Part 5. Vairagya. Dispassion in action

BKS Iyengar writes

Renunciation (Vairagya) is discriminative discernment. It is the art of learning to be free from craving, both for worldly pleasures and for heavenly eminence. It is training the mind to be unmoved by desire and passion. One must learn to renounce objects and ideas which disturb and hinder one’s daily practices. Then one has to cultivate non-attachment to the fruits of one’s labours.” [1]

Iyengar BKS, Light on yoga sutras of Patanjali, Thorsons 2002, p17

Taimni makes the following statement

Elimination of Citta-Vrtti by practising Vairagya alone, is like trying to stop a car by merely shutting off the gas.  It is better to apply the brakes which makes the car stop more rapidly and effectively’.

But.. Trying to still the mind, consciousness with Vairagya alone, whilst theoretically possible is not feasible nor advisable.  It is like trying to stop a car merely shutting off the supply of gas.  Why not apply the brakes and make the car stop more rapidly and effectively.  Herein comes the role of Abhyasa’. [2]

Taimni, The science of Yoga p 27

Geeta Sydney Lecture

In her visit to Australia in 2003 Geeta Iyengar made the following statements

‘First the Abhyasa then the Vairagya’

… I was after your shinbones so you were after your shinbones so the mind goes inwardI was after your shinbones so you were after your shinbones so the mind goes inward

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Reference below from Alan Goode Web Article on Twin Pillars

Patanjali’s Yoga Sutras revolve around the workings of the mind and the way the mind becomes attracted and attached to things. It outlines the way to break this link and gain freedom from desire and attachment as well as from aversion and fear. The practices of yoga are examples of watching how the mind interacts with objects whether they be intense sensation or thoughts. Through the practice of asana and pranayama we learn to internalize the senses (pratyahara). This turning inwards requires that we discipline the wandering senses and direct them. Usually we have no choice as to what our senses gather – eyes see, ears hear, etc, but through the disciplines of practice our senses become engaged and often we stop hearing external noises and distractions. The senses steady and focus internally. In directing the senses we have had to do two things :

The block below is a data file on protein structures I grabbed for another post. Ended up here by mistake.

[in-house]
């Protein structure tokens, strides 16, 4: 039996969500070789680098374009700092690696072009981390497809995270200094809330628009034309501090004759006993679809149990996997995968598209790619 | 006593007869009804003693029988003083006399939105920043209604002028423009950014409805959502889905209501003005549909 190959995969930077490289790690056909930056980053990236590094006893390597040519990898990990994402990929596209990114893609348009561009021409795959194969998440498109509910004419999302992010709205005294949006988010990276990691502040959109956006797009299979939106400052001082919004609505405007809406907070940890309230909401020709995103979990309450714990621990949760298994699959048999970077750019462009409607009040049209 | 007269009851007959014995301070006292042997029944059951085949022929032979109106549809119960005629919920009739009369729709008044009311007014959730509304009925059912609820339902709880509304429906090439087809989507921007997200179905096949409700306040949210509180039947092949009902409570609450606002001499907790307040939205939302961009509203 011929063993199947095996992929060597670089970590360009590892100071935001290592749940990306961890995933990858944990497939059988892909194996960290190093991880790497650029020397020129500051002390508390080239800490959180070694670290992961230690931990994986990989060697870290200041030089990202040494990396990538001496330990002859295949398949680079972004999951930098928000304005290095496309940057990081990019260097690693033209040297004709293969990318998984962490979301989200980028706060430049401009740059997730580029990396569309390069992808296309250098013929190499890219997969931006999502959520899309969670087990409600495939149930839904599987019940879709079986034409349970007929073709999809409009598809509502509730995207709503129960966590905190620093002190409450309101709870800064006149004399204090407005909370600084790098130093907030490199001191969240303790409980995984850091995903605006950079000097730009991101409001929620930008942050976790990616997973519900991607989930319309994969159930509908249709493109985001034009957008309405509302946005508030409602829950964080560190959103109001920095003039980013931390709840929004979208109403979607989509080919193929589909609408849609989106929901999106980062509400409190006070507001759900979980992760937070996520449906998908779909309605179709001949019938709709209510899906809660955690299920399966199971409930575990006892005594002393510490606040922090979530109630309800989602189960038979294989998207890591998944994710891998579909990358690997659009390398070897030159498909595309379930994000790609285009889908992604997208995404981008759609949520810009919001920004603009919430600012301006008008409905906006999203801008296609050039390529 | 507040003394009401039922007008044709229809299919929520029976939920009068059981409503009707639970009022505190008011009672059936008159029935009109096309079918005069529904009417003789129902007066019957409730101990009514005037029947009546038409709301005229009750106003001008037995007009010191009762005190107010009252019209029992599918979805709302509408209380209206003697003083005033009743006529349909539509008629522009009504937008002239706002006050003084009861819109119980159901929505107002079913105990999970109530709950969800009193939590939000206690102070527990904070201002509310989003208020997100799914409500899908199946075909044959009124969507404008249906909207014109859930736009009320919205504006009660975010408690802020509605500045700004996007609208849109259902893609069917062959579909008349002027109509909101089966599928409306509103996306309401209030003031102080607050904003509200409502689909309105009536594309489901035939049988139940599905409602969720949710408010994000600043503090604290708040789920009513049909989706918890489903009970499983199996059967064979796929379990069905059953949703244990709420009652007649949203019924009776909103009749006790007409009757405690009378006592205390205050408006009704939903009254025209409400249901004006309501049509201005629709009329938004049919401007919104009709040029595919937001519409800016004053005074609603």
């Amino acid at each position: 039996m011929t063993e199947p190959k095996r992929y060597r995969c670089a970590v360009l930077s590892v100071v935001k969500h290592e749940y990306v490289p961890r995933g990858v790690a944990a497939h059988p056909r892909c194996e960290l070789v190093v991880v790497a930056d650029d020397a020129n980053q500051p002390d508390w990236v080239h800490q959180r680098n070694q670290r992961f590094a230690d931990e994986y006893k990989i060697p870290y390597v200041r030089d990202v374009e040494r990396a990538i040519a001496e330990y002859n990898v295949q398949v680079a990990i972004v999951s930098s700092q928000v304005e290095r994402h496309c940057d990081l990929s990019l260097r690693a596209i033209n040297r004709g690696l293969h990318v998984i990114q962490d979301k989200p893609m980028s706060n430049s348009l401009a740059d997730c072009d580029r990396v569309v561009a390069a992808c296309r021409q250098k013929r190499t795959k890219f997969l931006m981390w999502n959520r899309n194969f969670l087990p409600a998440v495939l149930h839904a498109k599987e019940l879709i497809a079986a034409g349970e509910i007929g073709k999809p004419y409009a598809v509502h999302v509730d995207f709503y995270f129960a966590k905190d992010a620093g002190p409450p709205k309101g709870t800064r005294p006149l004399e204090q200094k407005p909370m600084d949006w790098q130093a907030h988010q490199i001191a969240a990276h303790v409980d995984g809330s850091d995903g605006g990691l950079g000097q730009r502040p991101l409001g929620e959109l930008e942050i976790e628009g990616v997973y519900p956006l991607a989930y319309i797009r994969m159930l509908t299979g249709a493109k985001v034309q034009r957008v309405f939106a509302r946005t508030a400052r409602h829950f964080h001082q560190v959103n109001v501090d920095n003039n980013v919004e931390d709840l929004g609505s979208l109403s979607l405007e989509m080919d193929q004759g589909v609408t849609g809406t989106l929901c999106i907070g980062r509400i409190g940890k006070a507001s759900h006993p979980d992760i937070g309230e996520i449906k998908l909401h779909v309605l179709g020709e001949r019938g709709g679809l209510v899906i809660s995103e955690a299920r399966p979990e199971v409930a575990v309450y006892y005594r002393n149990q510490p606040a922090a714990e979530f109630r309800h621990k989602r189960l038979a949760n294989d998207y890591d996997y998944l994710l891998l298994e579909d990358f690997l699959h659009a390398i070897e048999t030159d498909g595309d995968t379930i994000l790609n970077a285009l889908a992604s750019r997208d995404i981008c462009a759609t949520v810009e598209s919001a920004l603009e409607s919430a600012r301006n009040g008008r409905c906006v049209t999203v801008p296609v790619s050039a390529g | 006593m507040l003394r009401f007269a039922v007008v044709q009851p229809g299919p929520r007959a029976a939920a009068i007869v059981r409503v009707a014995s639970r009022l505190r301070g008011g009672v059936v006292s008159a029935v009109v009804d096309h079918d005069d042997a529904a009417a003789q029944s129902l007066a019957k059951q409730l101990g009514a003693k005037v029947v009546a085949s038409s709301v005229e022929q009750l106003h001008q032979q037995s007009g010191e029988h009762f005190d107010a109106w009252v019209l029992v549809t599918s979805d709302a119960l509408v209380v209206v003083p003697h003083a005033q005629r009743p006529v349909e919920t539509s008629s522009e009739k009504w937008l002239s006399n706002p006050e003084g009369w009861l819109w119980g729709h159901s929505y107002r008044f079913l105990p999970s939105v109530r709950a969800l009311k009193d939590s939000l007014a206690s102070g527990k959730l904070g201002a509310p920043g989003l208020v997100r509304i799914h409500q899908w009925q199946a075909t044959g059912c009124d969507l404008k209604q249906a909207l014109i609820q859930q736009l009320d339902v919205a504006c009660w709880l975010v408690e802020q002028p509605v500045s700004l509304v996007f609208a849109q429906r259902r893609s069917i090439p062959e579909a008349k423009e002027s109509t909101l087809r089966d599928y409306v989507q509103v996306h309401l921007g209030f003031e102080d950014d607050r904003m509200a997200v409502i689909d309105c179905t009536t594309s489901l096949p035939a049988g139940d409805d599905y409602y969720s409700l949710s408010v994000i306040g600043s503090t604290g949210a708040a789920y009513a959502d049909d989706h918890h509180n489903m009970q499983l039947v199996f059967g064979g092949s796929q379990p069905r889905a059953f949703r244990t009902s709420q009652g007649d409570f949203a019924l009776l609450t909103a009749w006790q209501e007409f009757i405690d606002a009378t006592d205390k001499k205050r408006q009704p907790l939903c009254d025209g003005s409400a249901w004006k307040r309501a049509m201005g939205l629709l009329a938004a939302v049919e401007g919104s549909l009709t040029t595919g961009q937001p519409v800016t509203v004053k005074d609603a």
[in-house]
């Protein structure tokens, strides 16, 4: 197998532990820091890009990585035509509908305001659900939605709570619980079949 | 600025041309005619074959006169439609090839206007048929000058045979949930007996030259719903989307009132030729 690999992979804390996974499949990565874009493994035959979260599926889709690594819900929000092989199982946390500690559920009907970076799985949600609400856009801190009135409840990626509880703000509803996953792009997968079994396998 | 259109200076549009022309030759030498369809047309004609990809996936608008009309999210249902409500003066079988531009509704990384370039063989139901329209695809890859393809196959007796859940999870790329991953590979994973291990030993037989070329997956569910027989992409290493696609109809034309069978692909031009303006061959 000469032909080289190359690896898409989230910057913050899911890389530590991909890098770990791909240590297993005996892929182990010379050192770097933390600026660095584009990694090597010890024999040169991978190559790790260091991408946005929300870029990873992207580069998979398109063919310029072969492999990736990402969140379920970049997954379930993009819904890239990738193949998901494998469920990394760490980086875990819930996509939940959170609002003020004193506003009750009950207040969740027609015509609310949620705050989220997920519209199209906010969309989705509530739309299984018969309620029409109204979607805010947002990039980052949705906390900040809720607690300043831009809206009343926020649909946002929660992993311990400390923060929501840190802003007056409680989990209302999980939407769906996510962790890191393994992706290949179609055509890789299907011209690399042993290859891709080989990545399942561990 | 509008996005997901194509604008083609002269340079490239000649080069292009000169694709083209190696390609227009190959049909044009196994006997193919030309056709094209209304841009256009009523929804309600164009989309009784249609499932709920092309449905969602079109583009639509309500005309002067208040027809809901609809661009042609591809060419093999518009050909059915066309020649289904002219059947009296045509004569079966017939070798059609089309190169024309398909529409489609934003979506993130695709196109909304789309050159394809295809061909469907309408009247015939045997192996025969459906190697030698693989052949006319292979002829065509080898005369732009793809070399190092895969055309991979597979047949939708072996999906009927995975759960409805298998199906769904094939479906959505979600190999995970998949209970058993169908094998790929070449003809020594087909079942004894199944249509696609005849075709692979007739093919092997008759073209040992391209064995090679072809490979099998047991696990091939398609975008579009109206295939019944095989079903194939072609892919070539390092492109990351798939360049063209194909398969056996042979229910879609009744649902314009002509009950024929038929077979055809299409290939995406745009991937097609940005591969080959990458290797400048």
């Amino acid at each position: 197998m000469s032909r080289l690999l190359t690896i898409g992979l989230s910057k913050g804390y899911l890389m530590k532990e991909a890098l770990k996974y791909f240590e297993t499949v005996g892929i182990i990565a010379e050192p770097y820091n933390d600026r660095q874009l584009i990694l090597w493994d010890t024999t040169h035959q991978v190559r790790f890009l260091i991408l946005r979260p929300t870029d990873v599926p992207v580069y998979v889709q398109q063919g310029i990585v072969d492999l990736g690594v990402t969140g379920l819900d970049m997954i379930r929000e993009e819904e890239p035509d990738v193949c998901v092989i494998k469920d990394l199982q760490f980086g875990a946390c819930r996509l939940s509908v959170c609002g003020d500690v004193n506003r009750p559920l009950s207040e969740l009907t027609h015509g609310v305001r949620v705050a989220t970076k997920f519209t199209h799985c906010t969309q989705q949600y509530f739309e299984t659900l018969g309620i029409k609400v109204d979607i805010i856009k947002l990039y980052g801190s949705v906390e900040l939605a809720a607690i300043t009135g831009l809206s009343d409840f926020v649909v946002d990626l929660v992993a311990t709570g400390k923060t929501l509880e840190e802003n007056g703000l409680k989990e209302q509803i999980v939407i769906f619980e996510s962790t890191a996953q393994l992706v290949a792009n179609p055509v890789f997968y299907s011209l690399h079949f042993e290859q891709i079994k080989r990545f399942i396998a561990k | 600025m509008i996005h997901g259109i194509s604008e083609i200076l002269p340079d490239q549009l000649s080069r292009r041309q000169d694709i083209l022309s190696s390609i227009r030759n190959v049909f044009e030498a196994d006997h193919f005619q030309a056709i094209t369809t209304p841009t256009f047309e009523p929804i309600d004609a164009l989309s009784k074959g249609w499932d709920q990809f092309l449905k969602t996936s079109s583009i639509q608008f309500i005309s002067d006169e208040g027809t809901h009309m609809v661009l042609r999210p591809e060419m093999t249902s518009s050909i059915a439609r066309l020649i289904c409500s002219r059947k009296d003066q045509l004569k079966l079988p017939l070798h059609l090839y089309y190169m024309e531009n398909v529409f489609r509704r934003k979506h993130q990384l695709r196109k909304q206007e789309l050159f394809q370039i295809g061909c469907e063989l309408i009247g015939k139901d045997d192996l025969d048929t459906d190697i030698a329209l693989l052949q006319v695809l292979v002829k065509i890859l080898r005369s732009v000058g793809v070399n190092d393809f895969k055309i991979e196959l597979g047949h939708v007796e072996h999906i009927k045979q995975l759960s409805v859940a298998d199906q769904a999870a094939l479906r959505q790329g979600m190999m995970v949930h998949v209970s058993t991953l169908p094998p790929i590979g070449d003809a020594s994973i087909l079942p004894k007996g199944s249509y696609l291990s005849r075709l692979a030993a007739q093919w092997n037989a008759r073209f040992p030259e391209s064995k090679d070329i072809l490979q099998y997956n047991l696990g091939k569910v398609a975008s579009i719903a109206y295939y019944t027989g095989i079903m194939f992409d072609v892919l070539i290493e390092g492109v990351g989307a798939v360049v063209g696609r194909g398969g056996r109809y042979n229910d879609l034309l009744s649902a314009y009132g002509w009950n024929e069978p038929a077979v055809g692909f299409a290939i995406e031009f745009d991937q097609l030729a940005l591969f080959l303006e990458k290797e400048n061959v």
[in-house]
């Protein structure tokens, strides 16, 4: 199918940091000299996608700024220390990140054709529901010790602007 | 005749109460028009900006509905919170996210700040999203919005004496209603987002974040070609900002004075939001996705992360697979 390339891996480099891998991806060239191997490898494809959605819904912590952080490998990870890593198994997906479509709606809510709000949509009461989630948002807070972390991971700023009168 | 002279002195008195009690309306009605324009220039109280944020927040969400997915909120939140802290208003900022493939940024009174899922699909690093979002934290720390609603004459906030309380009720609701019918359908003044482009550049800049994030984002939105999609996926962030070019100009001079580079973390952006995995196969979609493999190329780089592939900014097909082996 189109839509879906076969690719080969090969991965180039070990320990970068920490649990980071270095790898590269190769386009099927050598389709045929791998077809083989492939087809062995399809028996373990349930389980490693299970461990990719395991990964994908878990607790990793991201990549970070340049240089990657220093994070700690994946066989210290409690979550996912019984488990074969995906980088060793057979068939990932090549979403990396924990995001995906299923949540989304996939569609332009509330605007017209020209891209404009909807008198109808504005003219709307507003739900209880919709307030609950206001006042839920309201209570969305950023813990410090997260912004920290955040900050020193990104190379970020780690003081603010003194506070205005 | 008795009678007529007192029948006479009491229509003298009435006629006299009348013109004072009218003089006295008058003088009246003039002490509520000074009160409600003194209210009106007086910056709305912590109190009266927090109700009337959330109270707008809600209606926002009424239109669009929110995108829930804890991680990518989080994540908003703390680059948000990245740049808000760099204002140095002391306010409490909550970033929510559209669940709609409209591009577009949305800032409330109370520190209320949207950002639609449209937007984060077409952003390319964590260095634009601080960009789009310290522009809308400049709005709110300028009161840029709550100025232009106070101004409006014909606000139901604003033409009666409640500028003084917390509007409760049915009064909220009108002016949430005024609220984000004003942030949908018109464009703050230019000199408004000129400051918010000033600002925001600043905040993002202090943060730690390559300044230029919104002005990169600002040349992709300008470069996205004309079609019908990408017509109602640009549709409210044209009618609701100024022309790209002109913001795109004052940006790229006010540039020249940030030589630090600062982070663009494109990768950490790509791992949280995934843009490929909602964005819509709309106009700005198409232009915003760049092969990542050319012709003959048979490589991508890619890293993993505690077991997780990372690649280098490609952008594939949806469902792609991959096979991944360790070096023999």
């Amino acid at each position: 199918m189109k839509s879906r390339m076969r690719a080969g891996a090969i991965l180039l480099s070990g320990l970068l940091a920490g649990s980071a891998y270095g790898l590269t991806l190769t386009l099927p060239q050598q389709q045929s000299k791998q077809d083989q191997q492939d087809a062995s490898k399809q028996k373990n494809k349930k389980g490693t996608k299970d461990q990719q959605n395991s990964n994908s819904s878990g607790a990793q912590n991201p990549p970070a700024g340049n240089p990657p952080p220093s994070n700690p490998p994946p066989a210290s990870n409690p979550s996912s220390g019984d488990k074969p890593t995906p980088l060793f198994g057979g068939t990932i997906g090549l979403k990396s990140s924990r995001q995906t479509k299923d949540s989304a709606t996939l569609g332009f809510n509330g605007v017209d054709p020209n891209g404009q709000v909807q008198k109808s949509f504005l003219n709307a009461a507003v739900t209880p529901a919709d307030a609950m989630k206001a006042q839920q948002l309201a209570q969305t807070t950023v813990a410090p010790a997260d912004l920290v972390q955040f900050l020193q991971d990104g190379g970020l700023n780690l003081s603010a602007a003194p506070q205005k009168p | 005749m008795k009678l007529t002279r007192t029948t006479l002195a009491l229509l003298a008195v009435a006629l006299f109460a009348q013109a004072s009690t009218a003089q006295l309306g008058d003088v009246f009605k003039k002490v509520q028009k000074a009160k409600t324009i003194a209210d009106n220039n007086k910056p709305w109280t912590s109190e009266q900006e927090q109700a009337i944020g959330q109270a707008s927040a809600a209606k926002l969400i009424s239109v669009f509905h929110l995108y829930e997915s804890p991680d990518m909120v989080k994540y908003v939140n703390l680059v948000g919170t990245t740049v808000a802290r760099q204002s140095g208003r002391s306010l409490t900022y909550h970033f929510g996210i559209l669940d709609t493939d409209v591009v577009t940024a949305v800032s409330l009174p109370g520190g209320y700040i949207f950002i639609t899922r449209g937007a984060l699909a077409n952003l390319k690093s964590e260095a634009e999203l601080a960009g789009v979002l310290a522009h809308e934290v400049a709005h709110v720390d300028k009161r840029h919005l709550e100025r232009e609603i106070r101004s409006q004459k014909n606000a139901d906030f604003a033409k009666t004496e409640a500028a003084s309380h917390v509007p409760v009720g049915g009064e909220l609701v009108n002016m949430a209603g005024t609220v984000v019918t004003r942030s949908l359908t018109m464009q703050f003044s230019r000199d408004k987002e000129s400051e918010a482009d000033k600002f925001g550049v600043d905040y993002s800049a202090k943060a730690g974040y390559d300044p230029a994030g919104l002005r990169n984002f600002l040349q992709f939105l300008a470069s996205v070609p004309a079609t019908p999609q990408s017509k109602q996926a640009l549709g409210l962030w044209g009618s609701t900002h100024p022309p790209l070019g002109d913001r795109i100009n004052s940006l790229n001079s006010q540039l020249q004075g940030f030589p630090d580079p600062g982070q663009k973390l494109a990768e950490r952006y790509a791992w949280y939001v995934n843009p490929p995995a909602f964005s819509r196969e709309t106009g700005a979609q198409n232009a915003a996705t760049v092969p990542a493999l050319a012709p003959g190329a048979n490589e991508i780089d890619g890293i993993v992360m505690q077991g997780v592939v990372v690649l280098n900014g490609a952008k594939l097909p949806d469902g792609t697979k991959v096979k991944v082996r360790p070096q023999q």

• to focus the senses. (Action)
  • to let go of the way they normally operate. (Release)

Read the article by Alan Goode on twin pillars

Why is Renunciation so difficult?

For an average intellect, this yoga (Kriya Yoga) filled with action is easier than jumping straight into renunciation. BKS Iyengar

Desire in its two expressions of Raga (attraction) and Dvesa (repulsion) is a tremendous driving and disturbing force which is incessantly producing vrttis of the mind (I.K.Taimni)

Assignment here??

Reference from Alan Goode Yoga web article.  Twin Pillars

Patanjali observes that we experience the world through our senses (taste, touch, smell, sight and sound). All our experience of the world comes through these doors. In the second chapter Patanjali states:

“2:17. The cause of pain is association or identification of the seer (atma) with the seen (prakrti) and the remedy lies in their dissociation.”

The seer refers to that place within us that is unchanging (sometimes referred to as the soul), while the seen (prakrti) is nature and includes everything of the world including our own body.  This sutra describes that our inner discomfort lies in the way that we attach our happiness to objects and people – things which fade or pass, and the way to ease this torment is to see or experience the illusion intimately by studying its effects. The senses either entrap us in an endless search for pleasure and delight or help us to refine our experience and understand ourself. It is only by stilling the senses that we break their agitating effect on the mind and can find inner poise and peace. This is done by searching out the core of our being beyond changing nature. Through our senses we are pulled into desiring objects and wanting other. We become attached to worldly objects.”

Raga and Dvesa are two of the 5 Klesas – those things that are seen to be the cause of misery and pain.  

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